Re: Learning Original Surname #ukraine
The "my name was changed at Ellis Island" story is almost always a myth.
There were frequently mistakes and mispellings, but the name was never
changed since they copied the name directly >from the ship manifest.
There are several ways to discover a "real" name.
1. Look at the ship manifest. If they definitely came through Ellis
Island, then the manifest an be read online. The easiest way to search it
is with Steve Morse's wonderful tools at:
http://www.jewishgen.org/databases/EIDB/. Once you find the family, I
strongly suggest shelling out the money to order a large paper copy from
Ellis Island. The large print makes names blurry details come out really
well; it's definitely worth it.
2. Look at the naturalization papers. These sometimes have original
names and can give you information on finding the ship manifest if they
did not immigrate through Ellis Island.
3. If they came through Canada, look at the Canadian Board Crossing
lists. Those can be found at the National Archives (of America).
4. Look at the Hamburg database. A lot of Immigrants came through there;
I've had success particularly with ancestors who passed through England on
their way to america:
5. Look at voter registration records in the county where the ancestor
settled. If the person changed their name as a part of obtaining
citizenship, then it will be recorded in the citizenship papers. However,
some immigrants had their names legally changed AFTER becomming citizens.
Voter records will have the name change (and better yet, information on
where the name change was recorded) on the voter registration card.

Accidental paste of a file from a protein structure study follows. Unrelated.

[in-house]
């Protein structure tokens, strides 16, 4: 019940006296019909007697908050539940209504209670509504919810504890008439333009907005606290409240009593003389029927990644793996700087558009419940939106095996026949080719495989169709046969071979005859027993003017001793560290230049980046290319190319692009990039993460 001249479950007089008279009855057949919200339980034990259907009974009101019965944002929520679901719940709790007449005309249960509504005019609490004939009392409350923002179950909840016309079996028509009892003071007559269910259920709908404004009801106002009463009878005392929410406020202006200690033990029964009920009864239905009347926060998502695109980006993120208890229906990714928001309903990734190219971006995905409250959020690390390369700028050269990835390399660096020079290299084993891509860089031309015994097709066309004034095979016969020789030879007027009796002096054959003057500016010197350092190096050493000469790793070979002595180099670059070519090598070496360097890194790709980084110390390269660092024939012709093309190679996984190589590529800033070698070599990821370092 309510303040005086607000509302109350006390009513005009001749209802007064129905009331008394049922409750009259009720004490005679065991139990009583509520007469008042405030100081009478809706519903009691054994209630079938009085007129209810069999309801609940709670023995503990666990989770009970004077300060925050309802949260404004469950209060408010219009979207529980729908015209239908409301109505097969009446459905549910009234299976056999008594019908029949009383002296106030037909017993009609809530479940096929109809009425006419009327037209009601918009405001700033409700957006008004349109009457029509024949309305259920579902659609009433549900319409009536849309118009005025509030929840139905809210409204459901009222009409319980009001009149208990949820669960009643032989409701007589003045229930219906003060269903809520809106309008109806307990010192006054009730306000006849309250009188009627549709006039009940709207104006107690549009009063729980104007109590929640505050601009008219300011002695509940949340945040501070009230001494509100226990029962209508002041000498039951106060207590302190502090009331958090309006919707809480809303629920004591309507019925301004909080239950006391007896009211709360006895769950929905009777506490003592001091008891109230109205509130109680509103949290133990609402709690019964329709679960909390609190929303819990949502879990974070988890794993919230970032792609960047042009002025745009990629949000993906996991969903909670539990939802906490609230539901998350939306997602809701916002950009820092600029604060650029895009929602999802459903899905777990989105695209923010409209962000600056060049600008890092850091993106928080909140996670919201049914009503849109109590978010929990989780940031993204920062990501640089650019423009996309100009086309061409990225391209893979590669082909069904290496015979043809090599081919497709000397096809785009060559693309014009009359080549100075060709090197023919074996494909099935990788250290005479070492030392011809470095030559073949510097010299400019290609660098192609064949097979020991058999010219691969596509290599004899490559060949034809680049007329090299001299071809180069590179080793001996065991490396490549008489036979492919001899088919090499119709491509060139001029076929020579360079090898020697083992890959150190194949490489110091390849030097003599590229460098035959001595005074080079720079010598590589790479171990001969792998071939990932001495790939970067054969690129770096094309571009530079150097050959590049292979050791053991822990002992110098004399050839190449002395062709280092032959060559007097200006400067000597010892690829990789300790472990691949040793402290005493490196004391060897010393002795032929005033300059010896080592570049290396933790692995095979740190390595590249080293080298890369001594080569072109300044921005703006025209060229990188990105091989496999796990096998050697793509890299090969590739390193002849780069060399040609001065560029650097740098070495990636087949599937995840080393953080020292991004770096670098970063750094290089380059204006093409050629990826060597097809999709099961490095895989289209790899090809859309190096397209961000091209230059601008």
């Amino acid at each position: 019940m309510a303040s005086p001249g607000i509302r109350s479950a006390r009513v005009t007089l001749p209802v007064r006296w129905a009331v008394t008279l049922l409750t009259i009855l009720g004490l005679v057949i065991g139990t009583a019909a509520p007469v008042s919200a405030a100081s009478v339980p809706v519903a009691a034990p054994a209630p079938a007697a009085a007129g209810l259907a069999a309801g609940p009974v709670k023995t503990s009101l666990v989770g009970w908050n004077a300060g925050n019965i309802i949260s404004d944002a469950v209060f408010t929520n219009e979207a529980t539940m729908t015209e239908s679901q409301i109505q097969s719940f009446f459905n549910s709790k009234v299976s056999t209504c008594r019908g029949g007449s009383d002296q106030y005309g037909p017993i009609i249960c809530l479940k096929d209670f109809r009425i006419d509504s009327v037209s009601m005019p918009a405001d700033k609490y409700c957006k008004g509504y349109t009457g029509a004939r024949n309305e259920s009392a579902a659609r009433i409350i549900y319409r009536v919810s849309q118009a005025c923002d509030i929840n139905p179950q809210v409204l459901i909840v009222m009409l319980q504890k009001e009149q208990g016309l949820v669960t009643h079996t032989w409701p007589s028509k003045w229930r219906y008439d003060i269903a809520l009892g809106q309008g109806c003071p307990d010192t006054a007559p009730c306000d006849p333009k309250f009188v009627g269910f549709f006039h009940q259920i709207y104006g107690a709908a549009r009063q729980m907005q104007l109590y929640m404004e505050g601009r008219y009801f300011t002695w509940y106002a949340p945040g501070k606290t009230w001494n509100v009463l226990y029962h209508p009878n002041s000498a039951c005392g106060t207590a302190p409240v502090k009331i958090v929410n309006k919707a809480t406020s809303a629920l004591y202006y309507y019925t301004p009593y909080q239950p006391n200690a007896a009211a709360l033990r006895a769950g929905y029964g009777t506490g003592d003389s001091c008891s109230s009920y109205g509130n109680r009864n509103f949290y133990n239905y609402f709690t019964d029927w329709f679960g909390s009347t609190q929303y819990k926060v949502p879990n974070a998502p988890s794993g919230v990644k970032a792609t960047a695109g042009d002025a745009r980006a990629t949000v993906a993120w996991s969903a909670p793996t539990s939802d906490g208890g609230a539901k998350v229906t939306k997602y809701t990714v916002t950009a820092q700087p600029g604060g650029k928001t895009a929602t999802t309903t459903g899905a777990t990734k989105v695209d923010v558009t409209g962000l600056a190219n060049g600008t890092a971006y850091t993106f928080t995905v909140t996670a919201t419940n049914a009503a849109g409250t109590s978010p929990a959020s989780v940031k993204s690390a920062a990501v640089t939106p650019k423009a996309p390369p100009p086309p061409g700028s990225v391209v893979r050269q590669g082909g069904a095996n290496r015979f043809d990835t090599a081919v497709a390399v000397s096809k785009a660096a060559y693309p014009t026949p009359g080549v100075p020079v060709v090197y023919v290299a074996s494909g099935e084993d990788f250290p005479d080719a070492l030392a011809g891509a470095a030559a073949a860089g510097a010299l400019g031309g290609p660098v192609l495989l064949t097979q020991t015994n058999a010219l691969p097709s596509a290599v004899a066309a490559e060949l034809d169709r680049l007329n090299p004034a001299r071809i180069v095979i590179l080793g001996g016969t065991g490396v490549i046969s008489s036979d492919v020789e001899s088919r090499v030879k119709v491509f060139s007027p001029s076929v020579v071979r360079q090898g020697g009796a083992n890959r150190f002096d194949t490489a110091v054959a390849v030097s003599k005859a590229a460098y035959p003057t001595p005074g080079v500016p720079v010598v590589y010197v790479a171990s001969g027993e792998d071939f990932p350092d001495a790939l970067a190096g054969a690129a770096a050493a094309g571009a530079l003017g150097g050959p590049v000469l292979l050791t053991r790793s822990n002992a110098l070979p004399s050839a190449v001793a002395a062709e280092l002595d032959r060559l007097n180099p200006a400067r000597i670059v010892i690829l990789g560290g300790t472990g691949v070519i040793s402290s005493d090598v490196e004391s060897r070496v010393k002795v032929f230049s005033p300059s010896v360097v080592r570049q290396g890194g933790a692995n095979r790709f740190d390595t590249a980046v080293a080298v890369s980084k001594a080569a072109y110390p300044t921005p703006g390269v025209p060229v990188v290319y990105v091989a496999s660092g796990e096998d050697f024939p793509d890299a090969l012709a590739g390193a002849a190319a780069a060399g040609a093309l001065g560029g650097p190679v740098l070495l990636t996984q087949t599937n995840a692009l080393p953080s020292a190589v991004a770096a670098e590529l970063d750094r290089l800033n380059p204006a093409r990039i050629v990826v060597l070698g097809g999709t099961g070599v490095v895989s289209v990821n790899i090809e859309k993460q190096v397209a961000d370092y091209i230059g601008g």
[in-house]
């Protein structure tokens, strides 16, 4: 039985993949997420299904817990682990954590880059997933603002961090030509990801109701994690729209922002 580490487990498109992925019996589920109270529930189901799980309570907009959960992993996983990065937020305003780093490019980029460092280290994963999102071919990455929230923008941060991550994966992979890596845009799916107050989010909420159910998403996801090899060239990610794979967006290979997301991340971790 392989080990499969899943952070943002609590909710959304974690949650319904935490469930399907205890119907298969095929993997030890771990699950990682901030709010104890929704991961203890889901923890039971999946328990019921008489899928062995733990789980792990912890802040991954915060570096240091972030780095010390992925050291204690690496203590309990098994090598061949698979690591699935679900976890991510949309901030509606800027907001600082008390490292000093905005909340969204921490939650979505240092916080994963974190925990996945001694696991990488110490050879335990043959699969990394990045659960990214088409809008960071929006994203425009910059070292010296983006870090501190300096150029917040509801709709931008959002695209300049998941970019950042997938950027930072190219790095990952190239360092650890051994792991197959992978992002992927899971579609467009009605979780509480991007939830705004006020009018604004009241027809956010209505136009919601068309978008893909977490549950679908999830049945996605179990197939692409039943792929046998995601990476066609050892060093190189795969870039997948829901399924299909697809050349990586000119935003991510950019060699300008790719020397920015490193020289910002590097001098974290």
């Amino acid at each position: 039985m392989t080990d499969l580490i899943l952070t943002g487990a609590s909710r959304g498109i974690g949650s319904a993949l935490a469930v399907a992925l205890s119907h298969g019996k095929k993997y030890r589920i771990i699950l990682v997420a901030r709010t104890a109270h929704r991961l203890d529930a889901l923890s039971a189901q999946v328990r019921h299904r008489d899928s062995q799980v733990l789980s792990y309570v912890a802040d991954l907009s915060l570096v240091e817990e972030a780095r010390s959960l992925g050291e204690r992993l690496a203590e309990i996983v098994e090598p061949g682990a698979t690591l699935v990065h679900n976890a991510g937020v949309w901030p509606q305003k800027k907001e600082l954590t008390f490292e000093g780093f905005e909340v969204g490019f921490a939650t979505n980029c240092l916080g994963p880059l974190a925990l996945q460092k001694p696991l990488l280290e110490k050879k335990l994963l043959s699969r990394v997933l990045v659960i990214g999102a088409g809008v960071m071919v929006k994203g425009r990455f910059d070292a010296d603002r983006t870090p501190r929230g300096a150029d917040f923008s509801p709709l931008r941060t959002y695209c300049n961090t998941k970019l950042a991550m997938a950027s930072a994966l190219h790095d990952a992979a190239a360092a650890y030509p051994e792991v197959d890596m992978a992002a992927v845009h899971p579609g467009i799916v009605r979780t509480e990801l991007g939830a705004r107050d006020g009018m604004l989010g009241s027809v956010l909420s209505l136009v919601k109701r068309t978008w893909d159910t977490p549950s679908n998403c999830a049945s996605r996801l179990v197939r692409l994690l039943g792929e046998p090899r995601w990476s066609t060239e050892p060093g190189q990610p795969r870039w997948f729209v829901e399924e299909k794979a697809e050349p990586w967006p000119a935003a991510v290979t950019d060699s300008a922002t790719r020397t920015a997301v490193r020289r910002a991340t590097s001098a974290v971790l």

6. Trace your ancestor through the U.S. Census records. The originally
name was usually (but not always) something similar to the Americanized
version. If you have a large immigrant family, you can frequently use the
children, parents first names, and place of origin to find the original
name in the census once they "disappear" with the Americanized name. If
you're searching the census with ancestory.com, please keep in mind that
their indexing has large holes in it. You may want to check the soundex
at NARA (the US National Archives).
7. Trace your ancestor through city directories. This is definitely an
overlooked resource. Sometimes the directory will list spouses and
working children as well as the ancestor. This can be used to trace name
changes, particularly if the Americanized version of the name is similar
to the original name. You can also match the directory occupation to the
one(s) listed in the census, giving you a year-by-year picture of the
On Mon, 6 Sep 2004 CheriUnger@... wrote:
It was "Americanized" to BELOFF when they hit Ellis Island and as ofnow,
they have no relationship to other Beloff's.